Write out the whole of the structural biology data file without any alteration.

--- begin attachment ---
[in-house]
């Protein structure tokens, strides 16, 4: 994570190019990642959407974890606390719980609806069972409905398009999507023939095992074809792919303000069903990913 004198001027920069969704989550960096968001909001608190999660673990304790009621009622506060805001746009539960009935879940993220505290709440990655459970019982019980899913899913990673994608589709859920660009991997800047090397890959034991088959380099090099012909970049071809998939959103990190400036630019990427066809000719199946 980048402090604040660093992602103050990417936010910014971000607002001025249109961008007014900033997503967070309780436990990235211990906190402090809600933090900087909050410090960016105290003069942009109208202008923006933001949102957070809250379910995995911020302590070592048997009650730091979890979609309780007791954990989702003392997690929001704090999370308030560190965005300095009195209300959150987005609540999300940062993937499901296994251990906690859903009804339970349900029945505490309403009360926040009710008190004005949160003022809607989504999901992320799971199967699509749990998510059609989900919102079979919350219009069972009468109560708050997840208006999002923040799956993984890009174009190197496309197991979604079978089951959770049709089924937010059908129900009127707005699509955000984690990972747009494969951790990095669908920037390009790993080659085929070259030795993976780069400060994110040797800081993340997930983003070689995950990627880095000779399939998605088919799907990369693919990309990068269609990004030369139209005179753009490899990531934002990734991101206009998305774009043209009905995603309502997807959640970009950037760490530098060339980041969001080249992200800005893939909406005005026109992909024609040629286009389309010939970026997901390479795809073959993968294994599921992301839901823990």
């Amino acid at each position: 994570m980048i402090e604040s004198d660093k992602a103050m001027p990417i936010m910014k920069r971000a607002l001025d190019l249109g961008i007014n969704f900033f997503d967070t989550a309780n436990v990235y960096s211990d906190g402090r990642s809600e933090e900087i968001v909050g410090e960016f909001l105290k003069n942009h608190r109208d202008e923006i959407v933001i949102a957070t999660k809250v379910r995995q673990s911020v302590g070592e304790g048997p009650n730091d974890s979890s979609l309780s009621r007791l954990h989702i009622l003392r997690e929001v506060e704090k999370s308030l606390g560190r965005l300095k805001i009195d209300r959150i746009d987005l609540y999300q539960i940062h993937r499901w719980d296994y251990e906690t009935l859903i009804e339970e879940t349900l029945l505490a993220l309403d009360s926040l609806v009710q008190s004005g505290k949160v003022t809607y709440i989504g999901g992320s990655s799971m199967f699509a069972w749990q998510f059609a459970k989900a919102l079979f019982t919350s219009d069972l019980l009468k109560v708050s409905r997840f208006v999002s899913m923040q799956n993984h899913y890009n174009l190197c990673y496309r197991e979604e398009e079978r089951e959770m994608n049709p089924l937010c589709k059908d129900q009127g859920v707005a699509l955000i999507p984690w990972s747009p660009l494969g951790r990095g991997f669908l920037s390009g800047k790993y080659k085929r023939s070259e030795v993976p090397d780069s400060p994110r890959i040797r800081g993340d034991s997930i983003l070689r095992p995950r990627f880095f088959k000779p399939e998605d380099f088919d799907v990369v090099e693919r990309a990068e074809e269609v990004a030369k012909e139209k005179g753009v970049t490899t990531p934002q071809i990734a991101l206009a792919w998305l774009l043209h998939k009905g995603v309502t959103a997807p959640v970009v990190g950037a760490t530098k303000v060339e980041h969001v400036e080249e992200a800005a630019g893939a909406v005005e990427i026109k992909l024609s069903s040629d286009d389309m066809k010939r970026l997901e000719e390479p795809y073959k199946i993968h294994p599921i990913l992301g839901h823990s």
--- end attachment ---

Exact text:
[in-house]
């Protein structure tokens, strides 16, 4: 994570190019990642959407974890606390719980609806069972409905398009999507023939095992074809792919303000069903990913 004198001027920069969704989550960096968001909001608190999660673990304790009621009622506060805001746009539960009935879940993220505290709440990655459970019982019980899913899913990673994608589709859920660009991997800047090397890959034991088959380099090099012909970049071809998939959103990190400036630019990427066809000719199946 980048402090604040660093992602103050990417936010910014971000607002001025249109961008007014900033997503967070309780436990990235211990906190402090809600933090900087909050410090960016105290003069942009109208202008923006933001949102957070809250379910995995911020302590070592048997009650730091979890979609309780007791954990989702003392997690929001704090999370308030560190965005300095009195209300959150987005609540999300940062993937499901296994251990906690859903009804339970349900029945505490309403009360926040009710008190004005949160003022809607989504999901992320799971199967699509749990998510059609989900919102079979919350219009069972009468109560708050997840208006999002923040799956993984890009174009190197496309197991979604079978089951959770049709089924937010059908129900009127707005699509955000984690990972747009494969951790990095669908920037390009790993080659085929070259030795993976780069400060994110040797800081993340997930983003070689995950990627880095000779399939998605088919799907990369693919990309990068269609990004030369139209005179753009490899990531934002990734991101206009998305774009043209009905995603309502997807959640970009950037760490530098060339980041969001080249992200800005893939909406005005026109992909024609040629286009389309010939970026997901390479795809073959993968294994599921992301839901823990």
């Amino acid at each position: 994570m980048i402090e604040s004198d660093k992602a103050m001027p990417i936010m910014k920069r971000a607002l001025d190019l249109g961008i007014n969704f900033f997503d967070t989550a309780n436990v990235y960096s211990d906190g402090r990642s809600e933090e900087i968001v909050g410090e960016f909001l105290k003069n942009h608190r109208d202008e923006i959407v933001i949102a957070t999660k809250v379910r995995q673990s911020v302590g070592e304790g048997p009650n730091d974890s979890s979609l309780s009621r007791l954990h989702i009622l003392r997690e929001v506060e704090k999370s308030l606390g560190r965005l300095k805001i009195d209300r959150i746009d987005l609540y999300q539960i940062h993937r499901w719980d296994y251990e906690t009935l859903i009804e339970e879940t349900l029945l505490a993220l309403d009360s926040l609806v009710q008190s004005g505290k949160v003022t809607y709440i989504g999901g992320s990655s799971m199967f699509a069972w749990q998510f059609a459970k989900a919102l079979f019982t919350s219009d069972l019980l009468k109560v708050s409905r997840f208006v999002s899913m923040q799956n993984h899913y890009n174009l190197c990673y496309r197991e979604e398009e079978r089951e959770m994608n049709p089924l937010c589709k059908d129900q009127g859920v707005a699509l955000i999507p984690w990972s747009p660009l494969g951790r990095g991997f669908l920037s390009g800047k790993y080659k085929r023939s070259e030795v993976p090397d780069s400060p994110r890959i040797r800081g993340d034991s997930i983003l070689r095992p995950r990627f880095f088959k000779p399939e998605d380099f088919d799907v990369v090099e693919r990309a990068e074809e269609v990004a030369k012909e139209k005179g753009v970049t490899t990531p934002q071809i990734a991101l206009a792919w998305l774009l043209h998939k009905g995603v309502t959103a997807p959640v970009v990190g950037a760490t530098k303000v060339e980041h969001v400036e080249e992200a800005a630019g893939a909406v005005e990427i026109k992909l024609s069903s040629d286009d389309m066809k010939r970026l997901e000719e390479p795809y073959k199946i993968h294994p599921i990913l992301g839901h823990s």